Is it true, and if so how did they manage it?
Yes, it is true, as proven by the book linked in Brian's answer.
As to how they managed it: computers are, as a rule of thumb getting more complex over time. Turning that around means that in the past, computers were on average simpler than today. The PDP11 reference manual has around 200 pages (with the PDP-11 being considered the smallest machine having been able to run Unix); the 8086/8088 manual clocks in at 100 pages for the CPU itself but takes 800 in total to describe additional I/O processors and other relatively important parts of the architecture. The 1993 manuals for the Pentium Family already span around 1900 pages, and well past 2000 for the IA-64 docs.
This means all aspects - the hardware itself (from CPUs over the general architecture to ancillary modules like GPUs, or even math co-processors back in the foggy past), but also the software (i.e., features expected by programmers or users), the networking, and so on and forth, got ever more complex; and at the same time, users expected the OS to handle all of that in lieu of the applications ever more.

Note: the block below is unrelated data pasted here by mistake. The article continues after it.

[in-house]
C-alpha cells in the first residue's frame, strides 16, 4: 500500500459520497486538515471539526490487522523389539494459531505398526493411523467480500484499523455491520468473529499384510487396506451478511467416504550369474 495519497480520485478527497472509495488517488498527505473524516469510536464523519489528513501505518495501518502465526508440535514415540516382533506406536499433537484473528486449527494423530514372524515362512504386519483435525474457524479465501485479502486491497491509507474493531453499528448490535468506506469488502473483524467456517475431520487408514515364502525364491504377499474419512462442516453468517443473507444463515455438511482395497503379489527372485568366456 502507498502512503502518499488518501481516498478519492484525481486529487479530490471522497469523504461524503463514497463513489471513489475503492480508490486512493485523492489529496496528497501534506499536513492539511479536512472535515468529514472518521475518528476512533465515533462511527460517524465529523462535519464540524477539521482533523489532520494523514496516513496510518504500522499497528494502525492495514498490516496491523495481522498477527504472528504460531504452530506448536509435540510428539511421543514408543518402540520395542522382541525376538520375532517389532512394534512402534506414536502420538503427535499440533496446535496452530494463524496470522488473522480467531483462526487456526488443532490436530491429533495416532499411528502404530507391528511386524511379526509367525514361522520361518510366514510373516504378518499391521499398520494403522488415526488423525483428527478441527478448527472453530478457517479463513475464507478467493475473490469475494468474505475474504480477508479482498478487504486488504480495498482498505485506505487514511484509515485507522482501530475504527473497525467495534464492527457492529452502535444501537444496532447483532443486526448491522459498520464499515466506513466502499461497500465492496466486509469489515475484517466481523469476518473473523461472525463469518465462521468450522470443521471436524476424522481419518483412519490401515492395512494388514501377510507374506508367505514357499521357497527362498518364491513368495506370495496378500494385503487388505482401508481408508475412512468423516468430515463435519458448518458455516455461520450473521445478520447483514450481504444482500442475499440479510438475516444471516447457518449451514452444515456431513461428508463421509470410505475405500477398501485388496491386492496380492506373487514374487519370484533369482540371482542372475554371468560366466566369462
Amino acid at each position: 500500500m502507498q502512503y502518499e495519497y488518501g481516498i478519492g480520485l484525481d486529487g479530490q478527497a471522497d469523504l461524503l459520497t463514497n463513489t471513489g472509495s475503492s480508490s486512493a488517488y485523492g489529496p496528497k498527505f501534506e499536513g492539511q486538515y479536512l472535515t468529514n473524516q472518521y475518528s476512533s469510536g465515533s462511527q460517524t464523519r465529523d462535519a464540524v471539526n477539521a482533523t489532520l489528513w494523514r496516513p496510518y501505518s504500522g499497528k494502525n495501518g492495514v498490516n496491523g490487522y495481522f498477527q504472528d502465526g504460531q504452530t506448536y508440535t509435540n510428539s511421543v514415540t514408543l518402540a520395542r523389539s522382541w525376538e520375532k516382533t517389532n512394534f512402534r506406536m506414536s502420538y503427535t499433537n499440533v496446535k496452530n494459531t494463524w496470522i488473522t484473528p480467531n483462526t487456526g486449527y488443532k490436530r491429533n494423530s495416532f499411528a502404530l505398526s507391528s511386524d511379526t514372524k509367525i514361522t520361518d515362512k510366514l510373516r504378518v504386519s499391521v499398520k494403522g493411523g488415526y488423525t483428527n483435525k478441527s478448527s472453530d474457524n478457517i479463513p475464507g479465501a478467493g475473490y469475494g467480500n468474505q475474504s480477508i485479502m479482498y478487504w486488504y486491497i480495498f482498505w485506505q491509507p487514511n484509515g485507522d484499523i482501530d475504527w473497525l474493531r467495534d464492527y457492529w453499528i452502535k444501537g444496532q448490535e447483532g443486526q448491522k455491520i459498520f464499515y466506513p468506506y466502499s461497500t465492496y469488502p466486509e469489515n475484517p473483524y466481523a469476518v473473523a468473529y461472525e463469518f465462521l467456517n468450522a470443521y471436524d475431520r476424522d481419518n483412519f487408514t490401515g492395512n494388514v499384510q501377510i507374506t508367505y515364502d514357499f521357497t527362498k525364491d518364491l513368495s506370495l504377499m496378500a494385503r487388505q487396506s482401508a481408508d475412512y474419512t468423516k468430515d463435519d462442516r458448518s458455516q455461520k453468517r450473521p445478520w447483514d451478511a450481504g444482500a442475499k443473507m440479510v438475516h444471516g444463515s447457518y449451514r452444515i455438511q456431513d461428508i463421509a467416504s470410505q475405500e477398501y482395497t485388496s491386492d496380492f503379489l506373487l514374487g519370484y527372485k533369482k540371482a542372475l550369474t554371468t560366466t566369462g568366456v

Many of these complexities scale up exponentially in that adding one feature in one of those areas influence many of the others, thus leading to additional lines of code in many places.
So even if a completely new OS today had zero baggage in the form of backward compatibility, or having to support large numbers of historic hardware devices, it would be much larger than in the distant past simply because the system architecture (CPU, GPU, I/O, RAM, and other low-level modules, together with busses and so on) is vastly more complex on even small machines today than it was in the past.
(As a little bonus: you can run a PDP-11 emulator with the Unix v6 kernel in your browser of choice (including access to